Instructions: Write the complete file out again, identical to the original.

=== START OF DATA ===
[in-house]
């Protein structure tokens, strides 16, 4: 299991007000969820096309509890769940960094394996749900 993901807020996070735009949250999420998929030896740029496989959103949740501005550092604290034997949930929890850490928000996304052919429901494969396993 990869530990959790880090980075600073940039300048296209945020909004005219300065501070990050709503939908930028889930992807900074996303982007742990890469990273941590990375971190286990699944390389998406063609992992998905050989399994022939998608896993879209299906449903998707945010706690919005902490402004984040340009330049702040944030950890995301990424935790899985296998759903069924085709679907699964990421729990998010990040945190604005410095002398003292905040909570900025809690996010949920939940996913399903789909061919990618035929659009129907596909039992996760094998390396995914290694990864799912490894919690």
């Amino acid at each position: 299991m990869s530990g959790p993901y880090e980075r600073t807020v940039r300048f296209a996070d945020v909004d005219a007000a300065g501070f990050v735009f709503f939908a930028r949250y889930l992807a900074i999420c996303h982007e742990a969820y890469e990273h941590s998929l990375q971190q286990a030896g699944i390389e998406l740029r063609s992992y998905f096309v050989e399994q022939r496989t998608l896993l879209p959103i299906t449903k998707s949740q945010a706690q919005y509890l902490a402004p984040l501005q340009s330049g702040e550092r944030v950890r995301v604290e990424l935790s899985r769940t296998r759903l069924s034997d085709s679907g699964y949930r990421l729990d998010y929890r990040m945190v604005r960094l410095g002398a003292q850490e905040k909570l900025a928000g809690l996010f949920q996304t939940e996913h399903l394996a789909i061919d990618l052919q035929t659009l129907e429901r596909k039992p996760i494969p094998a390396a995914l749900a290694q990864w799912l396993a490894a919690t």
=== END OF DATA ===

[in-house]
């Protein structure tokens, strides 16, 4: 299991007000969820096309509890769940960094394996749900 993901807020996070735009949250999420998929030896740029496989959103949740501005550092604290034997949930929890850490928000996304052919429901494969396993 990869530990959790880090980075600073940039300048296209945020909004005219300065501070990050709503939908930028889930992807900074996303982007742990890469990273941590990375971190286990699944390389998406063609992992998905050989399994022939998608896993879209299906449903998707945010706690919005902490402004984040340009330049702040944030950890995301990424935790899985296998759903069924085709679907699964990421729990998010990040945190604005410095002398003292905040909570900025809690996010949920939940996913399903789909061919990618035929659009129907596909039992996760094998390396995914290694990864799912490894919690």
């Amino acid at each position: 299991m990869s530990g959790p993901y880090e980075r600073t807020v940039r300048f296209a996070d945020v909004d005219a007000a300065g501070f990050v735009f709503f939908a930028r949250y889930l992807a900074i999420c996303h982007e742990a969820y890469e990273h941590s998929l990375q971190q286990a030896g699944i390389e998406l740029r063609s992992y998905f096309v050989e399994q022939r496989t998608l896993l879209p959103i299906t449903k998707s949740q945010a706690q919005y509890l902490a402004p984040l501005q340009s330049g702040e550092r944030v950890r995301v604290e990424l935790s899985r769940t296998r759903l069924s034997d085709s679907g699964y949930r990421l729990d998010y929890r990040m945190v604005r960094l410095g002398a003292q850490e905040k909570l900025a928000g809690l996010f949920q996304t939940e996913h399903l394996a789909i061919d990618l052919q035929t659009l129907e429901r596909k039992p996760i494969p094998a390396a995914l749900a290694q990864w799912l396993a490894a919690t």